Sizewell Funding and Dates remain uncertain

The public relations power of the Chinese and UK governments may have left a glowing impression of a new nuclear deal for Sizewell  but the reality is different. Europe now has three potential Hinkley cases to deal with, not just the Austrian legal challenge to Hinkley’ strike price. This was accepted for examination in July.

The second case is admitted officially (see Reuters): it is a merger reference for the new joint EDF/China company to build it. The third case concerns the strike price which was agreed for a total build price of £24.5 bn at Hinkley. EDF now say they’ve been able to cut this back to £16bn (plus £2bn inflation), which could mean Europe has to look again at the strike price. That’s likely because Europe is still directly involved with UK nuclear issues, supervising Sizewell B’s grid price which will lose its protection next year or so.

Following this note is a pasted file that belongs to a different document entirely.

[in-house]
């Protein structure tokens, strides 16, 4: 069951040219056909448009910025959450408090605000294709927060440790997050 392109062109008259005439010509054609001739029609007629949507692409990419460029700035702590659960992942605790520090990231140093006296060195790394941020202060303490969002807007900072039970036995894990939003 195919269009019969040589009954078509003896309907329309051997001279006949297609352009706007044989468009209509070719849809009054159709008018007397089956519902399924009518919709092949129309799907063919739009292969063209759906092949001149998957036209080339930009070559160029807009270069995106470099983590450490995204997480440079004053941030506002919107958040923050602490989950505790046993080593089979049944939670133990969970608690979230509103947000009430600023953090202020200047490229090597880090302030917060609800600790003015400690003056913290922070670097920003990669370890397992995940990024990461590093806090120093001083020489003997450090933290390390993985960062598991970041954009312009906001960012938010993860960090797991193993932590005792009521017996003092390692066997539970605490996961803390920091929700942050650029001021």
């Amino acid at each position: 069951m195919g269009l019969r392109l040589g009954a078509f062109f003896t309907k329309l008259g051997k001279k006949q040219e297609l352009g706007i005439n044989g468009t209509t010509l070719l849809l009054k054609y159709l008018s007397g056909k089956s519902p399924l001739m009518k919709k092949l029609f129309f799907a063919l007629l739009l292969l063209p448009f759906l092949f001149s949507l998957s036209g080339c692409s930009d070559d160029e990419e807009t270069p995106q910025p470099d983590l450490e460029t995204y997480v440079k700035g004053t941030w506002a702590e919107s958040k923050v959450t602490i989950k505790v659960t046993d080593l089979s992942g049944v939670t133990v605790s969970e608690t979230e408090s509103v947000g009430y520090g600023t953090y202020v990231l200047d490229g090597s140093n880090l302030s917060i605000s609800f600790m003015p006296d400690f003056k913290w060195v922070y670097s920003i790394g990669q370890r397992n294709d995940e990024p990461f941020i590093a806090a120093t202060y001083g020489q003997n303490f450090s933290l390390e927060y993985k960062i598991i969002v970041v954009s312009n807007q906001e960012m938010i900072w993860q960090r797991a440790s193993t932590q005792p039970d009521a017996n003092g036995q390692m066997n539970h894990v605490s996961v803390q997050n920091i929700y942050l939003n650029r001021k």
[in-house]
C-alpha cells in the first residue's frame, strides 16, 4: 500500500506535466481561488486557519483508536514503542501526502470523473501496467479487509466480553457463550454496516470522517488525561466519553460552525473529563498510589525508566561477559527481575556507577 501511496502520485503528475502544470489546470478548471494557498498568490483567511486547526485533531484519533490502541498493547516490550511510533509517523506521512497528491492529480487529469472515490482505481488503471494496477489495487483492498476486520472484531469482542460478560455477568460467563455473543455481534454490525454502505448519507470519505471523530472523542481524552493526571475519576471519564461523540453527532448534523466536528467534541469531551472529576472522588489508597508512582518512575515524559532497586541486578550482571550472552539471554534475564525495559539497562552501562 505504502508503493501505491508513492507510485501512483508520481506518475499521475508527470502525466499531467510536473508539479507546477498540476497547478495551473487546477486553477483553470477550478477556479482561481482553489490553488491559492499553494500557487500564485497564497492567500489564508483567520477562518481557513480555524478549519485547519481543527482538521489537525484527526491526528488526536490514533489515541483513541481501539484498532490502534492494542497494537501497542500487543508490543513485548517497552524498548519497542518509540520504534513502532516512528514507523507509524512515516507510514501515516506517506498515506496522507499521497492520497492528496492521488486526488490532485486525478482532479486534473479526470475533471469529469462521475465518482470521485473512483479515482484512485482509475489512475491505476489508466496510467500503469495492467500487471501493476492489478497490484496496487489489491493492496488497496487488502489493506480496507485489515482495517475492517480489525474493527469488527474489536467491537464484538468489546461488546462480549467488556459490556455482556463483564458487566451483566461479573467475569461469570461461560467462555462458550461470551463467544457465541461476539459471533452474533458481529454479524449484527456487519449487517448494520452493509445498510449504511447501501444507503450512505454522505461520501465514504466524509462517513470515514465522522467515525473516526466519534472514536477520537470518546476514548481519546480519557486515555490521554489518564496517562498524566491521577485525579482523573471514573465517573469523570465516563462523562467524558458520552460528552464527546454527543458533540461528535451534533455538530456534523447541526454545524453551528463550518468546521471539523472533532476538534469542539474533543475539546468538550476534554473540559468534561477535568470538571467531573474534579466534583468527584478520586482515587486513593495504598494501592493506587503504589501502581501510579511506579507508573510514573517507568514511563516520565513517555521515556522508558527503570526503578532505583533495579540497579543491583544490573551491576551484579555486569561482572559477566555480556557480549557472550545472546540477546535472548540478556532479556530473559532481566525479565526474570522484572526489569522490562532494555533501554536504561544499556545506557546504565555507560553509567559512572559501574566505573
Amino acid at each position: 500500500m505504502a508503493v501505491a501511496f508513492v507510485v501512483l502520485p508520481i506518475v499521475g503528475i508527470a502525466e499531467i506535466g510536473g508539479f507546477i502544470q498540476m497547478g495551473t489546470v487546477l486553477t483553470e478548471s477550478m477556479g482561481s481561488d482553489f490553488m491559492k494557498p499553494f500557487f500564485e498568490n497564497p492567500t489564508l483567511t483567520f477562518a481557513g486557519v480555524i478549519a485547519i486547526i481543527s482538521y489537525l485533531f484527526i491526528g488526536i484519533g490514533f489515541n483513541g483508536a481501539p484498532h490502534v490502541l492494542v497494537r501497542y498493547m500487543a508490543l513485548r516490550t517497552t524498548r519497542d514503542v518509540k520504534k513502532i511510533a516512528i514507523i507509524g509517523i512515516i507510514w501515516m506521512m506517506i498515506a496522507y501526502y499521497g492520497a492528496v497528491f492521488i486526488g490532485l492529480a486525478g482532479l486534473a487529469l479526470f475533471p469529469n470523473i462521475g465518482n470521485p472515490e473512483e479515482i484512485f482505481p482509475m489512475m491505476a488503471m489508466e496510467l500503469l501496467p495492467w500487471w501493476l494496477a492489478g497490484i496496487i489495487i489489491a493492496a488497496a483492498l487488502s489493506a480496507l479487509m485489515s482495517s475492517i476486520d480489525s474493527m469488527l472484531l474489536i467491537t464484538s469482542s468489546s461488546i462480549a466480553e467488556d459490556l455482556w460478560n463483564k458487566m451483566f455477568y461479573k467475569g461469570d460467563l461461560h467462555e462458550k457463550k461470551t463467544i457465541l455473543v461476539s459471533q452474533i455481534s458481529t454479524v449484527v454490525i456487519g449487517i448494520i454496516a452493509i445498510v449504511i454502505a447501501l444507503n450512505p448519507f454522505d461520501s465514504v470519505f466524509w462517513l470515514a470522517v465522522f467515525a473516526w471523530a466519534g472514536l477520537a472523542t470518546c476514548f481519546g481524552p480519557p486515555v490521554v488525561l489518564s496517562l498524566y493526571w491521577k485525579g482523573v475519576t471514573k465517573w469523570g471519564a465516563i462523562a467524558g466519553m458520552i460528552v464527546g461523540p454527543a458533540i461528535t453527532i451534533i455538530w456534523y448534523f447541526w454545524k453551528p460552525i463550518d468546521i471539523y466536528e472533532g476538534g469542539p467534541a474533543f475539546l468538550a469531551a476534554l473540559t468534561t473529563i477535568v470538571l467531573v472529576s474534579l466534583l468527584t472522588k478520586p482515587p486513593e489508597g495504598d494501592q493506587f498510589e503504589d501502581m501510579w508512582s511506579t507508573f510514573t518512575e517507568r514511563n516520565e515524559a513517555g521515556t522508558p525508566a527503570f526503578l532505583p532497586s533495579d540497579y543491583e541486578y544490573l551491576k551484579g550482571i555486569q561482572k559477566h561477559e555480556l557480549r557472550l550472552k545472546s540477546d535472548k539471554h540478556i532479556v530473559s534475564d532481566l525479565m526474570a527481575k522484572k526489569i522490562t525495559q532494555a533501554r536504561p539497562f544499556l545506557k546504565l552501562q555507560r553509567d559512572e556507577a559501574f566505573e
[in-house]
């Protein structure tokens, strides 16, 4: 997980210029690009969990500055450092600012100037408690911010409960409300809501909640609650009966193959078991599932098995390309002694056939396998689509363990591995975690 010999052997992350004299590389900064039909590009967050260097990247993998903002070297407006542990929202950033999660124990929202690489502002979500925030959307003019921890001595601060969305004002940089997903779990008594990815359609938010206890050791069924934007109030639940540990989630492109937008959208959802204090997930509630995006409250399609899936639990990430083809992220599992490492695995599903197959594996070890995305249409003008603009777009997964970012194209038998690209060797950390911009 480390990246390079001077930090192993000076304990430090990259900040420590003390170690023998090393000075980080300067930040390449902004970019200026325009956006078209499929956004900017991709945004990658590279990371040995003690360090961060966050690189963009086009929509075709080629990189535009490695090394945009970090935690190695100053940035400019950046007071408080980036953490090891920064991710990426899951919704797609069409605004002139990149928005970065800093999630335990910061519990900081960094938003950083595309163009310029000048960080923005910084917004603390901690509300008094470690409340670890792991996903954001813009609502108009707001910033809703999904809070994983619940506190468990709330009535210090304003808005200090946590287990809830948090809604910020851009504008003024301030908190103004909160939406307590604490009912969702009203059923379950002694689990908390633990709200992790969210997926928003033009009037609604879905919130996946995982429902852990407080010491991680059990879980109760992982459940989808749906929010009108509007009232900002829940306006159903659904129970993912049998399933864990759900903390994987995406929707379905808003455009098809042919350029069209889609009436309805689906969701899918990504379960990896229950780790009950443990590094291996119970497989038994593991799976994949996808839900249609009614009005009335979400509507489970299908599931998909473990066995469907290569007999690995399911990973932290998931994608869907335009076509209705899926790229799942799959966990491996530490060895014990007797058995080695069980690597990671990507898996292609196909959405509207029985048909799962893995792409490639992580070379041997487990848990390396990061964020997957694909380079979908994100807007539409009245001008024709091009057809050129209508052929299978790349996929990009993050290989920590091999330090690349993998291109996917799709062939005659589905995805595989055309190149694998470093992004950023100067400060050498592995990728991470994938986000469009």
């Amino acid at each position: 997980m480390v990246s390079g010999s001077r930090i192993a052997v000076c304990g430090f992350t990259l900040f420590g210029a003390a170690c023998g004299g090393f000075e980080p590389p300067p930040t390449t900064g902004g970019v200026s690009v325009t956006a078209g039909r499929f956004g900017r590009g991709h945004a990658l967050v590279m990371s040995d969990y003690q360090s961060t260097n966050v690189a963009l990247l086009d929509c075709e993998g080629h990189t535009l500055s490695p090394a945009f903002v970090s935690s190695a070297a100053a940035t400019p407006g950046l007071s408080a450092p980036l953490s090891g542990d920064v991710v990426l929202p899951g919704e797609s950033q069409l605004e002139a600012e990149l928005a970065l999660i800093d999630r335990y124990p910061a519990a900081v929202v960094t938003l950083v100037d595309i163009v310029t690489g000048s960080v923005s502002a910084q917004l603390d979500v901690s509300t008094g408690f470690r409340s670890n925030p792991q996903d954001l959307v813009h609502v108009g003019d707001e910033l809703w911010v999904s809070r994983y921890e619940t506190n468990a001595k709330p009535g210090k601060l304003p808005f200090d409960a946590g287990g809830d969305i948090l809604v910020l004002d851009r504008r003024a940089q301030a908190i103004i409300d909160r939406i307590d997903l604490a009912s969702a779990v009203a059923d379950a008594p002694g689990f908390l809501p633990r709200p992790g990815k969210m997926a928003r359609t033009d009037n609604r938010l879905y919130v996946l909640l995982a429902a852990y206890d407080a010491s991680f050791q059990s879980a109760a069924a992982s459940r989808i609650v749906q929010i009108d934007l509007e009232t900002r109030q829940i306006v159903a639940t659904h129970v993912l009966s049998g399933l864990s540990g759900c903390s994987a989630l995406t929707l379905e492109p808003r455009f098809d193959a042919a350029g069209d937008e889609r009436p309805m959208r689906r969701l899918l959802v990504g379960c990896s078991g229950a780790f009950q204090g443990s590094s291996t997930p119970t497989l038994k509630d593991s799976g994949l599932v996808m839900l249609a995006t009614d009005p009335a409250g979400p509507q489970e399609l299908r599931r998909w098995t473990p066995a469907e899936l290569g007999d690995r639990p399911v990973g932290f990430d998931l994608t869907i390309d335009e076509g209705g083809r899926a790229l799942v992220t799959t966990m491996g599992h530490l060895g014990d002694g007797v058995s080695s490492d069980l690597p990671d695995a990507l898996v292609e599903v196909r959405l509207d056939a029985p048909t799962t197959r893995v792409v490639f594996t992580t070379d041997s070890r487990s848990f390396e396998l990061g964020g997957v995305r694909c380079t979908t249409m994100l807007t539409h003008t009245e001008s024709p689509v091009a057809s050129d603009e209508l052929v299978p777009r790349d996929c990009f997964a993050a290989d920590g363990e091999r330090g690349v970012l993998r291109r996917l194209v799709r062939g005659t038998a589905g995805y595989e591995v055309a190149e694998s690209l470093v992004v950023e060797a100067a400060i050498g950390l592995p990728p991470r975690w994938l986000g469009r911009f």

Other chess pieces have changed too: EDF Paris say they are still looking for new investors, China will only put up 20% of Sizewell costs (and maybe that’s a cash limited figure too). Of the two Chinese companies originally involved, the one owned by the Chinese army to help make nuclear weapons has been dropped out, but maybe (not me guessing) coming back later on for publicly declared possible majority Chinese ownership. Long run its looks like EDF will phase out, or sell out, partly because they are short of money. Their own Sizewell C type new reactor at Flamanville has also been given an official three year delay because it is so overdue and overcost.

Local Sizewell supporting politicians who recently visited Flamanville take note: spending £500,000 of our local tax money for new road planning for EDF may be premature, if not actually a sheer waste of money.

The new consultation and build dates are not really credible. And the key issues remain: when the politicians who push this nuclear prospect are gone, the build will continue, wildlife and nature and tourism will be seriously damaged, and then there are all the known nuclear risks too. Who will pick up the pieces, the extra costs, the dislocation etc? Guess who.

Regan Scott, Gt Bealings